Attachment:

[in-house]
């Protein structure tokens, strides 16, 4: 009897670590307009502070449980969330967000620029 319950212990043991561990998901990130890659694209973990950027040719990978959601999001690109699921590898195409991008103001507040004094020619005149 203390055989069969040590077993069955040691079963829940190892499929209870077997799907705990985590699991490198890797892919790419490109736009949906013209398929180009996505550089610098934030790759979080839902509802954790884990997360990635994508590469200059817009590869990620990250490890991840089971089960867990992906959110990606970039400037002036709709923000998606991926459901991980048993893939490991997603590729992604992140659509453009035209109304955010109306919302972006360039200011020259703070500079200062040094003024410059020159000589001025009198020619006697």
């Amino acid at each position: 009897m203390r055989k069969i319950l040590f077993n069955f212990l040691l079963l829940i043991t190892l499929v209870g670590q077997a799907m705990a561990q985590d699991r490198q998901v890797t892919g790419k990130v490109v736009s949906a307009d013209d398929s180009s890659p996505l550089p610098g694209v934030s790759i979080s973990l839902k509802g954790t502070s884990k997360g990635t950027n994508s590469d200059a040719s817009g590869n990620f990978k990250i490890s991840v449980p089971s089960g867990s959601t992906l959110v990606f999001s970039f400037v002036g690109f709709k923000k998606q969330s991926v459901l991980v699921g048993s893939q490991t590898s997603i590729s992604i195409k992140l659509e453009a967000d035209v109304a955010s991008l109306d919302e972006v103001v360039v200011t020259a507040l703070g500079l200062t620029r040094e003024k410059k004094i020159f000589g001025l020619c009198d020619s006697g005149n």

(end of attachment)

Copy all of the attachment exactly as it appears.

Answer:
[in-house]
């Protein structure tokens, strides 16, 4: 009897670590307009502070449980969330967000620029 319950212990043991561990998901990130890659694209973990950027040719990978959601999001690109699921590898195409991008103001507040004094020619005149 203390055989069969040590077993069955040691079963829940190892499929209870077997799907705990985590699991490198890797892919790419490109736009949906013209398929180009996505550089610098934030790759979080839902509802954790884990997360990635994508590469200059817009590869990620990250490890991840089971089960867990992906959110990606970039400037002036709709923000998606991926459901991980048993893939490991997603590729992604992140659509453009035209109304955010109306919302972006360039200011020259703070500079200062040094003024410059020159000589001025009198020619006697």
């Amino acid at each position: 009897m203390r055989k069969i319950l040590f077993n069955f212990l040691l079963l829940i043991t190892l499929v209870g670590q077997a799907m705990a561990q985590d699991r490198q998901v890797t892919g790419k990130v490109v736009s949906a307009d013209d398929s180009s890659p996505l550089p610098g694209v934030s790759i979080s973990l839902k509802g954790t502070s884990k997360g990635t950027n994508s590469d200059a040719s817009g590869n990620f990978k990250i490890s991840v449980p089971s089960g867990s959601t992906l959110v990606f999001s970039f400037v002036g690109f709709k923000k998606q969330s991926v459901l991980v699921g048993s893939q490991t590898s997603i590729s992604i195409k992140l659509e453009a967000d035209v109304a955010s991008l109306d919302e972006v103001v360039v200011t020259a507040l703070g500079l200062t620029r040094e003024k410059k004094i020159f000589g001025l020619c009198d020619s006697g005149n």